Headsup: Robots in Disguise and a Dude on a Mission

Transformers Animated Season One DVD Cover Art
Wayside School Season One DVD Cover Art
Mulan/ Mulan 2 Collector's Set DVD Cover Art

Transformers Animated is the latest iteration of the franchise, taking the Michael Bay Transformers idea and making it very kid-friendly. This includes a kid protagonist who allies herself with the Autobots and a very modern superhero animation style. This you can tell by the cover art in which even the Autobots seem to have magnificent chins. All sixteen first episodes are here across two discs. Now we previously mentioned when the first release came out that you might want to wait for this to hit. Now I’m saying that if you’ve got a kid who just wants to watch this on demand, you might want to purchase. Otherwise it appears to be playing once a day on Cartoon Network. And with this having a season 2 photo gallery sneak peek as its only feature, it’s sort of hard to justify. But again, if you must do it for the kiddies, we won’t think less of you. (Click here to buy it from Amazon.)

Welcome to Wayside School, named as such because instead of the rooms all being on a single floor, each room is stacked up on its own floor, for a total of thirty floors. Todd, the newest student, finds himself on the top floor having to adjust to not only the weirdness of school in general but the weirdness of this school in particular. Paramount and Nickelodeon bring you this first season’s thirteen episodes (twenty-six stories) across two discs. The story on this is the same as the above–although I can’t quite tell when the show is airing currently, if a kid wants this show and this inspires him especially to pick up the original books and start reading, then more power to everybody involved. (Click here to buy it from Amazon.)

Next up we’ve got The Ultimate Mulan 2-Movie Collection, which is basically just taking the previous Mulan special edition and the Mulan II release and sticking them in a box together. So you’ve got the deleted scenes, the audio commentary, and the slew of making-of stuff that came on the first film’s release and the deleted scenes and short featurettes from the second film’s. And that’s about it. Again, if you’re buying this for a kid, then your decision’s pretty much already made, but I will say if you need to buy these two films and you don’t already own them, then you save about $15 buying them like this. So that counts for something. (Click here to buy it from Amazon.)

Baby Mama DVD cover art
Big Lebowski DVD cover art
Fox Horror Classics, Vol. 2 DVD cover art
It’s already been documented how freaking funny Tina Fey and Amy Poehler are. They can take just about anything and run with it, and that’s certainly the case here. Fey is a super successful single female who decides that it is baby-time. Unfortunately all her attempts at spawning are thwarted, so she turns to a surrogate mother…played by an uncouth Poehler. And hijinks ensue from there, especially the surrogate’s circumstances change and she has to move in with her client. This Universal release comes with an alternate ending, deleted scenes, an SNL featurette, a commentary and a making-of. The film’s not an owner outright, but I suppose if you’re hardcore fans of the two leads then you might be able to justify a purchase. Otherwise, it’s worth at least a rental. (Click here to buy it from Amazon.)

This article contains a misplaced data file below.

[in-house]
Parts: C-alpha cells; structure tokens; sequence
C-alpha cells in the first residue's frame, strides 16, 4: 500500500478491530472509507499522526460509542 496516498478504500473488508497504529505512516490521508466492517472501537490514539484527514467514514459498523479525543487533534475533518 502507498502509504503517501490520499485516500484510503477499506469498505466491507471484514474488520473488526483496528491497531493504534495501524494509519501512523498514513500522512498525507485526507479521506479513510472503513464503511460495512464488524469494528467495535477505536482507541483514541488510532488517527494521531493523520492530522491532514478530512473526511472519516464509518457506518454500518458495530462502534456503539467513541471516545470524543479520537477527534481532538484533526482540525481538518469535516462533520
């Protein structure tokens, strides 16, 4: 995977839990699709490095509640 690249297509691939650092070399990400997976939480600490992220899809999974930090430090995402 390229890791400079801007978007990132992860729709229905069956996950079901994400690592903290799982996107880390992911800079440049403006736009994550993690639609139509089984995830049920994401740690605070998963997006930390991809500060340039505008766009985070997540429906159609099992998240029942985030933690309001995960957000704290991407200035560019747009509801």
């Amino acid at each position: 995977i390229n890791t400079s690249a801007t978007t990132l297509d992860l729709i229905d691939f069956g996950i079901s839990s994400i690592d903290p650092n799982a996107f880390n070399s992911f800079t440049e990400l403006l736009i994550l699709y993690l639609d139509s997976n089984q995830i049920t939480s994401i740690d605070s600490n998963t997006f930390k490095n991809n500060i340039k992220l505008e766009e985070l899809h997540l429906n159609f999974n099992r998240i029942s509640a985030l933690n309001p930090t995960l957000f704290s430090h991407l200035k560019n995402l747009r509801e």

I have been called all sort of names and slandered for my dislike of The Big Lebowski. It was hard for me to get into a film where the only character I really had any interest in was a very supporting character-bowler played by John Turturro. But I realize there are many believers among you, and this 10th Anniversary Edition release from Universal is obviously for you. You’ve got almost all the features from earlier releases of this title, such as the film intro, the original making-of, and Jeff Bridges’ photo slideshow. You also get two looking-back featurettes, plus a featurette about The Lebowski Fest. There’s also a featurette that features the dream sequences of The Dude, a look at the photo book Bridges put together for the film, and an interactive map of the flick’s locations. There’s the regular two-disc, plus the bowling ball limited edition we mentioned previously, for only $10 extra as I write this. Would make a good gift for a fan of the film. (Click here to buy the 2-disc from Amazon or click here to buy the Bowling Ball Limited Edition.)

Fox continues to make me happy by giving great treatment to old films that most people have never heard of before. Thus, we get Fox Horror Classics, Vol. 2. Even though this stuff isn’t what we would consider horror by any stretch of the imagination, I’m not going to quibble. First up, is Bela Lugosi vs. Edmund Lowe’s Chandu the Magician. This comes with a commentary from a Lugosi biographer as well as a featurette on the character of Chandu, who started life on the radio. Then there’s Gene Tierney and Vincent Price in Dragonwyck, which is the theatrical film debut of helmer Joseph L. Mankiewicz. In this Price gets the girl–but what else has he got going on? Lots–he’s Vincent Goddamn Price, okay? This comes with a commentary, isolated score, featurette, and two Dragonwyck radio programs with Price. And finally, Dr. Renault’s Secret, in which an ape is evolved up the ladder until he can become a human. This comes with a featurette. And all three have restoration comparisons because they are all three restored. Nice. (Click here to buy it from Amazon.)

By | 2017-09-24T23:13:10+00:00 September 10th, 2008|Headsup|0 Comments

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